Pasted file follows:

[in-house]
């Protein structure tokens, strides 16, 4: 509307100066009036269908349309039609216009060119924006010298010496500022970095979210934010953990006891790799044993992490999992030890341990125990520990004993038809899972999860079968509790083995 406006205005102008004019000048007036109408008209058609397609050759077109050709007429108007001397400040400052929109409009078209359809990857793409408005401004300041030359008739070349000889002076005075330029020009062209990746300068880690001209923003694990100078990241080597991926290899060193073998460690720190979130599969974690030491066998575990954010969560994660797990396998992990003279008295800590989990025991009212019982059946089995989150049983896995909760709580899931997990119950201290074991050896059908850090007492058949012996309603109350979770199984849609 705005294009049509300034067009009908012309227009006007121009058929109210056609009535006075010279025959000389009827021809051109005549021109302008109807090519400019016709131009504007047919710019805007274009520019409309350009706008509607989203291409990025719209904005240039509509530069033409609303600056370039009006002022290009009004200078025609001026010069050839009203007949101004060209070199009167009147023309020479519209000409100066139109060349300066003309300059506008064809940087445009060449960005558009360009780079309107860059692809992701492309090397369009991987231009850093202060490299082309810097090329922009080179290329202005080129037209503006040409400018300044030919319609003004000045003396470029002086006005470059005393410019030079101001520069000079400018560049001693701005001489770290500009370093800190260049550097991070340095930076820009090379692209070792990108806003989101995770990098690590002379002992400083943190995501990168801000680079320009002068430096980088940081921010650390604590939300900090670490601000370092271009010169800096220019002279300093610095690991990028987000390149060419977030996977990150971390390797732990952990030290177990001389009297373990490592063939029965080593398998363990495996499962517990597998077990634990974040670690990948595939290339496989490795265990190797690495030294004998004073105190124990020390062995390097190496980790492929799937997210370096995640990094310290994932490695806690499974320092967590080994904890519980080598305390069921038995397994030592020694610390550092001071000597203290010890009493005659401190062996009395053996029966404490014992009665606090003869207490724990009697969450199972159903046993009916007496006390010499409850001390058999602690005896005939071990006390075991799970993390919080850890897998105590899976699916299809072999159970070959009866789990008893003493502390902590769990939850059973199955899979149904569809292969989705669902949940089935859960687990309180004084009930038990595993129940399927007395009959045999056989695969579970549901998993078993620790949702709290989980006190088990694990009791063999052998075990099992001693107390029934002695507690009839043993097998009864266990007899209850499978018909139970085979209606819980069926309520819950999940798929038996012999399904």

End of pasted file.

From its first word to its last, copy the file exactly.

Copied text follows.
[in-house]
């Protein structure tokens, strides 16, 4: 509307100066009036269908349309039609216009060119924006010298010496500022970095979210934010953990006891790799044993992490999992030890341990125990520990004993038809899972999860079968509790083995 406006205005102008004019000048007036109408008209058609397609050759077109050709007429108007001397400040400052929109409009078209359809990857793409408005401004300041030359008739070349000889002076005075330029020009062209990746300068880690001209923003694990100078990241080597991926290899060193073998460690720190979130599969974690030491066998575990954010969560994660797990396998992990003279008295800590989990025991009212019982059946089995989150049983896995909760709580899931997990119950201290074991050896059908850090007492058949012996309603109350979770199984849609 705005294009049509300034067009009908012309227009006007121009058929109210056609009535006075010279025959000389009827021809051109005549021109302008109807090519400019016709131009504007047919710019805007274009520019409309350009706008509607989203291409990025719209904005240039509509530069033409609303600056370039009006002022290009009004200078025609001026010069050839009203007949101004060209070199009167009147023309020479519209000409100066139109060349300066003309300059506008064809940087445009060449960005558009360009780079309107860059692809992701492309090397369009991987231009850093202060490299082309810097090329922009080179290329202005080129037209503006040409400018300044030919319609003004000045003396470029002086006005470059005393410019030079101001520069000079400018560049001693701005001489770290500009370093800190260049550097991070340095930076820009090379692209070792990108806003989101995770990098690590002379002992400083943190995501990168801000680079320009002068430096980088940081921010650390604590939300900090670490601000370092271009010169800096220019002279300093610095690991990028987000390149060419977030996977990150971390390797732990952990030290177990001389009297373990490592063939029965080593398998363990495996499962517990597998077990634990974040670690990948595939290339496989490795265990190797690495030294004998004073105190124990020390062995390097190496980790492929799937997210370096995640990094310290994932490695806690499974320092967590080994904890519980080598305390069921038995397994030592020694610390550092001071000597203290010890009493005659401190062996009395053996029966404490014992009665606090003869207490724990009697969450199972159903046993009916007496006390010499409850001390058999602690005896005939071990006390075991799970993390919080850890897998105590899976699916299809072999159970070959009866789990008893003493502390902590769990939850059973199955899979149904569809292969989705669902949940089935859960687990309180004084009930038990595993129940399927007395009959045999056989695969579970549901998993078993620790949702709290989980006190088990694990009791063999052998075990099992001693107390029934002695507690009839043993097998009864266990007899209850499978018909139970085979209606819980069926309520819950999940798929038996012999399904």